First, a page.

For thousands of years there has been a simple and yet profound question asked in every Jewish home each year during their Passover meal. We could ask the same question as we gather around the table of the Lord’s Supper. That question forms the basis of all God desires us to know about his love.
“What makes this night different from all other nights” is the question asked by the youngest member of the family. The answer forms the reason why they insist on remembering the Passover event. We too on this night are remembering what Jesus did and said to his disciples in that upper room the night before he died. There is a connection God wants us to learn about the blood of the lamb and freedom. We would do well to understand what makes this night different from all other nights.
Typically during our mass of the Lord’s Supper in ever diocese, in ever parish those gathered will hear about the institution of the Eucharist and the priesthood. But there was much more going on in the upper room that night. If we are going to understand what makes this night different we must remember all that Jesus did and said that night. What went on in that upper room was Christ telling and showing us how we were going to be able to respond to the call to discipleship; showing us and telling us how to respond to God’s love; showing us and telling us how we would always do the will of God.
The accounts of the upper room in Matthew, Mark, and Luke offer some differences in what they record but for the most part they are the same. They all describe the breaking of bread and drinking of the cup of the covenant and they all talk about the betrayal by Judas. They cover that evening events in about 20 verses each and move on to the agony of Jesus in the garden.
John has much more detail about that evening in the upper room. In about 150 verses John records what makes this night different than any other night. John does not even mention the Eucharist in his account and it is important for us to understand why. John starts his account of that evening with Christ washing the feet of the disciples. What John was inspired to write in detail was what Christ said to his disciples and all of us who would follow them as believers and as disciples. Why was John inspired to focus on Jesus’ words and actions that evening rather than the institution of the Eucharist? In five chapters, 13 through 17, Jesus in word and example is telling us how we can always live as a disciple following God’s will.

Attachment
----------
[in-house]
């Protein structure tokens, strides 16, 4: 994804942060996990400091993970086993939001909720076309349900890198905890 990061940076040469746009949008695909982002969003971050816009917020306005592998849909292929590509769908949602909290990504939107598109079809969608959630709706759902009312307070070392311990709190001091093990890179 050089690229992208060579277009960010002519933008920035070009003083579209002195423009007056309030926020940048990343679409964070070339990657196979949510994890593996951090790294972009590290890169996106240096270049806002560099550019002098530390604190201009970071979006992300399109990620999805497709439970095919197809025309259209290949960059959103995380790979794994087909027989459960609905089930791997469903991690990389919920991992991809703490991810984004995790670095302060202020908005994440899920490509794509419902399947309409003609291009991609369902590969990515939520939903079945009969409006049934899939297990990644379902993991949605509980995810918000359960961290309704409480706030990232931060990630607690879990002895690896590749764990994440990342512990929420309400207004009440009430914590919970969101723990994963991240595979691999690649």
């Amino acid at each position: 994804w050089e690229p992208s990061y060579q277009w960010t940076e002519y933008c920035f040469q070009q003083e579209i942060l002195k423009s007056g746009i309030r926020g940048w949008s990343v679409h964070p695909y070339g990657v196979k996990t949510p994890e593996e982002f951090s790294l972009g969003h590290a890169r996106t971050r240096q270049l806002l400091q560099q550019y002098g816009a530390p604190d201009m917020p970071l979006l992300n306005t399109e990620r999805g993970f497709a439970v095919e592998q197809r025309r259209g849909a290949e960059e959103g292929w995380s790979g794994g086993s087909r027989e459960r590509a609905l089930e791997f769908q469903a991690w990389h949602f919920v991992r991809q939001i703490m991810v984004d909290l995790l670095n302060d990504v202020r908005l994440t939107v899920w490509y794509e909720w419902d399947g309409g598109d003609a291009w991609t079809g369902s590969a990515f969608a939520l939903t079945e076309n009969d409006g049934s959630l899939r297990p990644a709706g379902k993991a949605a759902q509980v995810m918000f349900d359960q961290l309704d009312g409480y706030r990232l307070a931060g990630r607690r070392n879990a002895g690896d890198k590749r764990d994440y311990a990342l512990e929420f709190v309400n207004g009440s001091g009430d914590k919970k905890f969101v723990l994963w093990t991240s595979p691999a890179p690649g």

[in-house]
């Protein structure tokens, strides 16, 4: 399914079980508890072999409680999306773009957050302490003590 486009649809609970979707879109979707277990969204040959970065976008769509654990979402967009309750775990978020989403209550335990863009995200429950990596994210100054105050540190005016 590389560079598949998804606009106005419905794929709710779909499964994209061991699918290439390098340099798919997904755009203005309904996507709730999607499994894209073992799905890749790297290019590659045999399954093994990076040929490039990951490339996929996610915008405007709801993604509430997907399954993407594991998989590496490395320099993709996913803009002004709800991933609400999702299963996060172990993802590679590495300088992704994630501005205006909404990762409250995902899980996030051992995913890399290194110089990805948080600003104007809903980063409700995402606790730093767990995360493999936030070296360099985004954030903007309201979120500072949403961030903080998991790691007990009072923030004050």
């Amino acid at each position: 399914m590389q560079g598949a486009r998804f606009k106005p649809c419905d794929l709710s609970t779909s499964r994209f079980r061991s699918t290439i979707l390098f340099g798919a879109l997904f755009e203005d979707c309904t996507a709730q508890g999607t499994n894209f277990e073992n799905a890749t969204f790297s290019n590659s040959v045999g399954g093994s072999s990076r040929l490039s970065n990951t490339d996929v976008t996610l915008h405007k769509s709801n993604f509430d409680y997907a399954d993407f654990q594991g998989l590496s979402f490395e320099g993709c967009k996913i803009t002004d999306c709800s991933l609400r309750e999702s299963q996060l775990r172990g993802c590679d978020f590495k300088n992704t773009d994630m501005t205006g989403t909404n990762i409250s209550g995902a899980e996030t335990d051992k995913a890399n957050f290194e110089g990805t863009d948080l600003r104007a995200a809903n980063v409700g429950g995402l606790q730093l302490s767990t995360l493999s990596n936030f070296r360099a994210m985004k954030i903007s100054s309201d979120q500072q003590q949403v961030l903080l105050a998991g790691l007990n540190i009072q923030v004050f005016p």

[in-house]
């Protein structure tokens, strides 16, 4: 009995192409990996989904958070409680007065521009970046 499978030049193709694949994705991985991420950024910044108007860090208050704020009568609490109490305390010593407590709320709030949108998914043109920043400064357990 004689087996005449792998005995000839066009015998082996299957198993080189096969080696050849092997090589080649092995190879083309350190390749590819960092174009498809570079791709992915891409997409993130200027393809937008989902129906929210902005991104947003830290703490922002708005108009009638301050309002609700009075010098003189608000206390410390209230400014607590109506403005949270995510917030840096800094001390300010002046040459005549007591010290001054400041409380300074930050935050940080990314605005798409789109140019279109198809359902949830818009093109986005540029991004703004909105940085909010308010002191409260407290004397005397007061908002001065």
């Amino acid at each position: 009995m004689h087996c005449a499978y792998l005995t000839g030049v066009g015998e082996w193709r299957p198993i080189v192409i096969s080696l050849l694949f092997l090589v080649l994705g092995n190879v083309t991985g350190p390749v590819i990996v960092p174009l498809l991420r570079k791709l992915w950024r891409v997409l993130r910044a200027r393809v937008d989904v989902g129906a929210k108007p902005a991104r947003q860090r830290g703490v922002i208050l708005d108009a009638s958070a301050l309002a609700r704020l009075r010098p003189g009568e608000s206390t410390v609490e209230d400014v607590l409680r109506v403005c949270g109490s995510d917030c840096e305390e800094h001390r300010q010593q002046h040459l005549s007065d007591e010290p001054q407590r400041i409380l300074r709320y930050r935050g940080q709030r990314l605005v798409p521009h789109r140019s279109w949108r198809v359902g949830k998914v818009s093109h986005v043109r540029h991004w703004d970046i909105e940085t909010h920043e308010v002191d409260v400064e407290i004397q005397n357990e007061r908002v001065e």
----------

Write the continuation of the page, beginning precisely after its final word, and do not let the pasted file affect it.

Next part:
As a people we have a tendency to always be looking for what we must do to be good Catholics and Christians. The Pharisees were very good Jews and we know Jesus praised their ability to follow the law but chastises them for not having hearts centered on God. Being good is not what God desires but he desires our response to his love manifested by Christ washing us clean of our sinful nature. This means the stench of our sin was removed and forgiven by Christ death and resurrection.
Becoming a disciple begins by each of us individually responding to the question Christ asked this night in the upper room – “Do you believe that I Am?” Do we really believe and if we believe then what is our response and our response should totally change us from being followers of the law to followers of Jesus. We must clothe ourselves in Christ and become new creations not by our own strength or energy but because Christ promised us on this night that the Holy Spirit will be given to us to be guide us, to teach us, to transform us into his very image and to reveal to us all he ever said and all he ever did.
When we understand that on this night Christ provided us the means to live out our faith not by our own means but he shows us it is in recognizing that apart from Christ we can do nothing. “I am the vine and you are the branches apart from me you can do nothing”, he said to them that night. It is in being clothed with power from on high to go out “do the things Christ did and even greater than Christ did because he is gone to the Father.”
Yes this night we are told that we are no longer what we once were but we are to be clothed with power from on high. The long awaited promise of God, the Holy Spirit, will be come to us and change our hearts, transform us into sons and daughters and empower us to do the things Christ did.
The words of Christ this night were demanding us to live to proclaim the kingdom by all we do and say. Jesus’ death freed us and compels us to go forth offering freedom to others by forgiving, by serving, by loving as Christ loved.
We are challenged this night to go forth and make known to the world that this night we were changed forever and have become the Sons and Daughters of the most high,
So as we begin our Passover meal begins let us remember “What makes this night different than any other night” – Jesus came to offer himself as the Passover sacrifice so we would be restored as heirs to the kingdom, as kings and queens of God’s kingdom and as his witnesses of all we have seen and heard.